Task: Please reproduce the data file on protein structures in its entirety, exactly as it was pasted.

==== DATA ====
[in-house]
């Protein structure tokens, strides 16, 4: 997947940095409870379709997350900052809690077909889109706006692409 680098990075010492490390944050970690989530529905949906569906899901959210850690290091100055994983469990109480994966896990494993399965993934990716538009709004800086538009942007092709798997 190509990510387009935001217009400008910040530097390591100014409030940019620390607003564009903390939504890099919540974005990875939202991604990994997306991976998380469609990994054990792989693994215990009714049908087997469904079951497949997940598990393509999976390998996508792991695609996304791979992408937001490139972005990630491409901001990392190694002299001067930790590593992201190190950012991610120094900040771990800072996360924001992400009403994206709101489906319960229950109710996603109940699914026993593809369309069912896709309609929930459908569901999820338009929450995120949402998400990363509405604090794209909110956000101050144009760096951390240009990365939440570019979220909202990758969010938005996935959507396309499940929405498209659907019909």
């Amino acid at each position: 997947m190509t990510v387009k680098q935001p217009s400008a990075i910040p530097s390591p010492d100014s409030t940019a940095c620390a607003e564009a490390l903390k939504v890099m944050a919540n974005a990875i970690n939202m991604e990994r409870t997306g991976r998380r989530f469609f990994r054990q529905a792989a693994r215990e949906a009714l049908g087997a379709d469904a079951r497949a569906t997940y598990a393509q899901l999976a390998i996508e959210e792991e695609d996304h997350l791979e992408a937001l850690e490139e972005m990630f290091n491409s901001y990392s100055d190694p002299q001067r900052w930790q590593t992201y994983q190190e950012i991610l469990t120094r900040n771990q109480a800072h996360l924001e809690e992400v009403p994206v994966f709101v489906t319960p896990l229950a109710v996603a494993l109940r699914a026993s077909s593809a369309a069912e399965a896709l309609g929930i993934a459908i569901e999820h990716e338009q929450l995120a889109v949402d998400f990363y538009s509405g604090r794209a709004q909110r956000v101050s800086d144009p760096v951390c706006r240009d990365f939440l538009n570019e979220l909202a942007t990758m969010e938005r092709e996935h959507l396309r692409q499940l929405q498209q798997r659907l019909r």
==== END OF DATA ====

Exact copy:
[in-house]
């Protein structure tokens, strides 16, 4: 997947940095409870379709997350900052809690077909889109706006692409 680098990075010492490390944050970690989530529905949906569906899901959210850690290091100055994983469990109480994966896990494993399965993934990716538009709004800086538009942007092709798997 190509990510387009935001217009400008910040530097390591100014409030940019620390607003564009903390939504890099919540974005990875939202991604990994997306991976998380469609990994054990792989693994215990009714049908087997469904079951497949997940598990393509999976390998996508792991695609996304791979992408937001490139972005990630491409901001990392190694002299001067930790590593992201190190950012991610120094900040771990800072996360924001992400009403994206709101489906319960229950109710996603109940699914026993593809369309069912896709309609929930459908569901999820338009929450995120949402998400990363509405604090794209909110956000101050144009760096951390240009990365939440570019979220909202990758969010938005996935959507396309499940929405498209659907019909």
């Amino acid at each position: 997947m190509t990510v387009k680098q935001p217009s400008a990075i910040p530097s390591p010492d100014s409030t940019a940095c620390a607003e564009a490390l903390k939504v890099m944050a919540n974005a990875i970690n939202m991604e990994r409870t997306g991976r998380r989530f469609f990994r054990q529905a792989a693994r215990e949906a009714l049908g087997a379709d469904a079951r497949a569906t997940y598990a393509q899901l999976a390998i996508e959210e792991e695609d996304h997350l791979e992408a937001l850690e490139e972005m990630f290091n491409s901001y990392s100055d190694p002299q001067r900052w930790q590593t992201y994983q190190e950012i991610l469990t120094r900040n771990q109480a800072h996360l924001e809690e992400v009403p994206v994966f709101v489906t319960p896990l229950a109710v996603a494993l109940r699914a026993s077909s593809a369309a069912e399965a896709l309609g929930i993934a459908i569901e999820h990716e338009q929450l995120a889109v949402d998400f990363y538009s509405g604090r794209a709004q909110r956000v101050s800086d144009p760096v951390c706006r240009d990365f939440l538009n570019e979220l909202a942007t990758m969010e938005r092709e996935h959507l396309r692409q499940l929405q498209q798997r659907l019909r």